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Cami with twins, photo by Kerry Beiter
The melting of snow each winter brings new life to our farm.  The birds begin to sing and build nests, newly opened buds allow for leaves to take shape, and wet, earthy smells of spring fill our nostrils as we prepare for the gardening season ahead.  Along with new plant emergence each spring we ready ourselves and our beloved goats for freshening season.  Our Does are eager to birth the kids they carried all winter long, especially those that carry twins.

It's very common for goats to birth twins, and makes it easier to milk them when they have multiples.  When twins are born they each feed from one teet allowing both their mother's udders to be fully emptied.  If one kid is born, that kid will tend to favor one teet and thus empty only one udder.  The other udder will need to be milked at least twice a day so as to prevent engorgement and possible infections.  We prefer to milk our goats twice a day, and we leave the kids with their mothers for at least the first three weeks of life.  After three weeks, we separate the kids from their mother's at night only.  This ensures a substantial supply for the morning milking.  The kids love being with their mothers all day long and can nurse free choice, which generally keeps up the milk supply for at least a few months.  I like to wean our kids around 3-4 months of age, when they're comfortable being away (in separate stalls) from their mother's and are eating a full diet of hay.  If we continue to milk twice a day usually every 12 hours apart, we can continue milk our Does even after they've weaned their kids.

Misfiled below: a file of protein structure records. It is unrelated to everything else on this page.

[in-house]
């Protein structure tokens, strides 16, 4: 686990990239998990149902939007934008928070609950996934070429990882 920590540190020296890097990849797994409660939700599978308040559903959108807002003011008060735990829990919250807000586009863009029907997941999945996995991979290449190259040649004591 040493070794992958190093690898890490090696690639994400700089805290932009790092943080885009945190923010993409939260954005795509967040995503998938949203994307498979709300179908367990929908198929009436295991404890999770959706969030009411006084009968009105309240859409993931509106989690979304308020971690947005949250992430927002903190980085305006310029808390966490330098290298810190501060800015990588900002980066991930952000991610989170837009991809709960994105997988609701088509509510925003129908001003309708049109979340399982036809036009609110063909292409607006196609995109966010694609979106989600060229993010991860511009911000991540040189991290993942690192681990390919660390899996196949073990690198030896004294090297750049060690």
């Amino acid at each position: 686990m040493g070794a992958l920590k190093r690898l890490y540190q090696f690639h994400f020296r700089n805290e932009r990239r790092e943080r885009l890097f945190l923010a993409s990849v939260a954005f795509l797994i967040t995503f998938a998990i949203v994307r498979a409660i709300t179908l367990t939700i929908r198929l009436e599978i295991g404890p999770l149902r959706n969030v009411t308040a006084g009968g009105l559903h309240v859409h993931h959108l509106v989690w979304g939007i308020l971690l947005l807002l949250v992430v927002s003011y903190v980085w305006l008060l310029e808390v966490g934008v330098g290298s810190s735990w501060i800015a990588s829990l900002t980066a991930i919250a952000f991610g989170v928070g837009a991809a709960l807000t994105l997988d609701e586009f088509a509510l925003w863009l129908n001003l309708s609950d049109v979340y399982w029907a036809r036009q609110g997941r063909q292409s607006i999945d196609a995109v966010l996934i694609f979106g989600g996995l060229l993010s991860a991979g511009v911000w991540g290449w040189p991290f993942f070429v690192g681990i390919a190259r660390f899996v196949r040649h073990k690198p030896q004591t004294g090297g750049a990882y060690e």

So, with new babies arriving each spring, we re-energize ourselves to begin the long list of outdoor chores that await us.  Electric fencing must be in place and working, water lines must be installed in the paddock areas, and the transitioning of the goats to a diet of hay and grain to pasture vegetation begins.  Springtime is truly a wonderful season for us at the farm; the freshness of emerging life (both inside and outside the barn) is warmly welcomed after the long, cold days of winter have left.

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Cami with twins, photo by Kerry Beiter




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